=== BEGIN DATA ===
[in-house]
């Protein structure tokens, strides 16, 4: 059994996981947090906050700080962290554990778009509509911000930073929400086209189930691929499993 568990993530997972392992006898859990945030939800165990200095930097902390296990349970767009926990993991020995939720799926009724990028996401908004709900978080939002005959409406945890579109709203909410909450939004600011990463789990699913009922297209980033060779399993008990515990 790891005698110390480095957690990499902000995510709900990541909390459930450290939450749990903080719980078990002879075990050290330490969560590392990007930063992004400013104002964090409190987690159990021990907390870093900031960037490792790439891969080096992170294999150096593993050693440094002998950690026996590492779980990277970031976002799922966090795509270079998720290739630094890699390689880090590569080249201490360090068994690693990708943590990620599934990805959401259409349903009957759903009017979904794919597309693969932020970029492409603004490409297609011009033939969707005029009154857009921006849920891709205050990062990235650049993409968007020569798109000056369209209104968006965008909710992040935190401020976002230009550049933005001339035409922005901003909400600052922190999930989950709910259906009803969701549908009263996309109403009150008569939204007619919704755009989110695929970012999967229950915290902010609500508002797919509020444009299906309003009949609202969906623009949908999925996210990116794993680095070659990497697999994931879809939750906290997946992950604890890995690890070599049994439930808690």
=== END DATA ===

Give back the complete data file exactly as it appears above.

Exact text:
[in-house]
């Protein structure tokens, strides 16, 4: 059994996981947090906050700080962290554990778009509509911000930073929400086209189930691929499993 568990993530997972392992006898859990945030939800165990200095930097902390296990349970767009926990993991020995939720799926009724990028996401908004709900978080939002005959409406945890579109709203909410909450939004600011990463789990699913009922297209980033060779399993008990515990 790891005698110390480095957690990499902000995510709900990541909390459930450290939450749990903080719980078990002879075990050290330490969560590392990007930063992004400013104002964090409190987690159990021990907390870093900031960037490792790439891969080096992170294999150096593993050693440094002998950690026996590492779980990277970031976002799922966090795509270079998720290739630094890699390689880090590569080249201490360090068994690693990708943590990620599934990805959401259409349903009957759903009017979904794919597309693969932020970029492409603004490409297609011009033939969707005029009154857009921006849920891709205050990062990235650049993409968007020569798109000056369209209104968006965008909710992040935190401020976002230009550049933005001339035409922005901003909400600052922190999930989950709910259906009803969701549908009263996309109403009150008569939204007619919704755009989110695929970012999967229950915290902010609500508002797919509020444009299906309003009949609202969906623009949908999925996210990116794993680095070659990497697999994931879809939750906290997946992950604890890995690890070599049994439930808690």